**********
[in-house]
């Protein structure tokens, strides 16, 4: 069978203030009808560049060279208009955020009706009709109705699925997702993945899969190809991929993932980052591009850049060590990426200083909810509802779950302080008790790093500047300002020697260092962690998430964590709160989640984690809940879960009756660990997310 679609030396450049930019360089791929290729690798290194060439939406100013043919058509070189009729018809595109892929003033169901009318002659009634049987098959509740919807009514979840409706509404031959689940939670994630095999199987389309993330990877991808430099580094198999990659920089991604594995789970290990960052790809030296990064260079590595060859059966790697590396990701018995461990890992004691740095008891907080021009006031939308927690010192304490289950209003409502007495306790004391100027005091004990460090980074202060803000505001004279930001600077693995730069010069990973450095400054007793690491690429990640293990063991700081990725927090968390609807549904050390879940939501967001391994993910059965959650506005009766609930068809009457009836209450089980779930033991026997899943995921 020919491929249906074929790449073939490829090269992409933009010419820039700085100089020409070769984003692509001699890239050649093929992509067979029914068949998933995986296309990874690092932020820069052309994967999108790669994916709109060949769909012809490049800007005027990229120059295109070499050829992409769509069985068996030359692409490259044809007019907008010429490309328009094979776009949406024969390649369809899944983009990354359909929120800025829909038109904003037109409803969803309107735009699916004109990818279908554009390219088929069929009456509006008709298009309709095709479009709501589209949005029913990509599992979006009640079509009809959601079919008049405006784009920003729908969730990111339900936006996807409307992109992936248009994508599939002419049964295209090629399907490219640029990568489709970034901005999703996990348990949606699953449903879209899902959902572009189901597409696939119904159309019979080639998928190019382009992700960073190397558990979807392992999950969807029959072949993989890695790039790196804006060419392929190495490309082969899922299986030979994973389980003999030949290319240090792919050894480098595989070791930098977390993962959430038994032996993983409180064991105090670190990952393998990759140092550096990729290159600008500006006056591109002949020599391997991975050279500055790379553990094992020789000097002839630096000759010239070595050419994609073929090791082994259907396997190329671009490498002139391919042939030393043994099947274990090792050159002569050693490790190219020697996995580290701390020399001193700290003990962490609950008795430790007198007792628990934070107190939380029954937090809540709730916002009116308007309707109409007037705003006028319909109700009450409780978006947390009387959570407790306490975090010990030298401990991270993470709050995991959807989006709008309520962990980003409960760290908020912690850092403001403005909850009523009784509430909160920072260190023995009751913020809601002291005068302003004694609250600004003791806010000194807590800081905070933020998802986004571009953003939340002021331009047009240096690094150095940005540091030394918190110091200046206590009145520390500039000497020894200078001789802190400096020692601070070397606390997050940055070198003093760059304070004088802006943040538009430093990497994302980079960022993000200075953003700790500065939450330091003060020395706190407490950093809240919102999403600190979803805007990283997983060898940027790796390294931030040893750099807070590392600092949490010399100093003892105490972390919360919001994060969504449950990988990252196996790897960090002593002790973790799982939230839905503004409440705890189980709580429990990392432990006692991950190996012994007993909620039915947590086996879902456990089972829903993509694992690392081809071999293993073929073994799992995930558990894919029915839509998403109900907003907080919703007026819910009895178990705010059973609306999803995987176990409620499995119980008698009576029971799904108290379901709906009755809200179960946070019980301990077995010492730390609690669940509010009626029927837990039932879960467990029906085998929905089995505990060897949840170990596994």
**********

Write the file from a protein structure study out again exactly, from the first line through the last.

[in-house]
């Protein structure tokens, strides 16, 4: 069978203030009808560049060279208009955020009706009709109705699925997702993945899969190809991929993932980052591009850049060590990426200083909810509802779950302080008790790093500047300002020697260092962690998430964590709160989640984690809940879960009756660990997310 679609030396450049930019360089791929290729690798290194060439939406100013043919058509070189009729018809595109892929003033169901009318002659009634049987098959509740919807009514979840409706509404031959689940939670994630095999199987389309993330990877991808430099580094198999990659920089991604594995789970290990960052790809030296990064260079590595060859059966790697590396990701018995461990890992004691740095008891907080021009006031939308927690010192304490289950209003409502007495306790004391100027005091004990460090980074202060803000505001004279930001600077693995730069010069990973450095400054007793690491690429990640293990063991700081990725927090968390609807549904050390879940939501967001391994993910059965959650506005009766609930068809009457009836209450089980779930033991026997899943995921 020919491929249906074929790449073939490829090269992409933009010419820039700085100089020409070769984003692509001699890239050649093929992509067979029914068949998933995986296309990874690092932020820069052309994967999108790669994916709109060949769909012809490049800007005027990229120059295109070499050829992409769509069985068996030359692409490259044809007019907008010429490309328009094979776009949406024969390649369809899944983009990354359909929120800025829909038109904003037109409803969803309107735009699916004109990818279908554009390219088929069929009456509006008709298009309709095709479009709501589209949005029913990509599992979006009640079509009809959601079919008049405006784009920003729908969730990111339900936006996807409307992109992936248009994508599939002419049964295209090629399907490219640029990568489709970034901005999703996990348990949606699953449903879209899902959902572009189901597409696939119904159309019979080639998928190019382009992700960073190397558990979807392992999950969807029959072949993989890695790039790196804006060419392929190495490309082969899922299986030979994973389980003999030949290319240090792919050894480098595989070791930098977390993962959430038994032996993983409180064991105090670190990952393998990759140092550096990729290159600008500006006056591109002949020599391997991975050279500055790379553990094992020789000097002839630096000759010239070595050419994609073929090791082994259907396997190329671009490498002139391919042939030393043994099947274990090792050159002569050693490790190219020697996995580290701390020399001193700290003990962490609950008795430790007198007792628990934070107190939380029954937090809540709730916002009116308007309707109409007037705003006028319909109700009450409780978006947390009387959570407790306490975090010990030298401990991270993470709050995991959807989006709008309520962990980003409960760290908020912690850092403001403005909850009523009784509430909160920072260190023995009751913020809601002291005068302003004694609250600004003791806010000194807590800081905070933020998802986004571009953003939340002021331009047009240096690094150095940005540091030394918190110091200046206590009145520390500039000497020894200078001789802190400096020692601070070397606390997050940055070198003093760059304070004088802006943040538009430093990497994302980079960022993000200075953003700790500065939450330091003060020395706190407490950093809240919102999403600190979803805007990283997983060898940027790796390294931030040893750099807070590392600092949490010399100093003892105490972390919360919001994060969504449950990988990252196996790897960090002593002790973790799982939230839905503004409440705890189980709580429990990392432990006692991950190996012994007993909620039915947590086996879902456990089972829903993509694992690392081809071999293993073929073994799992995930558990894919029915839509998403109900907003907080919703007026819910009895178990705010059973609306999803995987176990409620499995119980008698009576029971799904108290379901709906009755809200179960946070019980301990077995010492730390609690669940509010009626029927837990039932879960467990029906085998929905089995505990060897949840170990596994």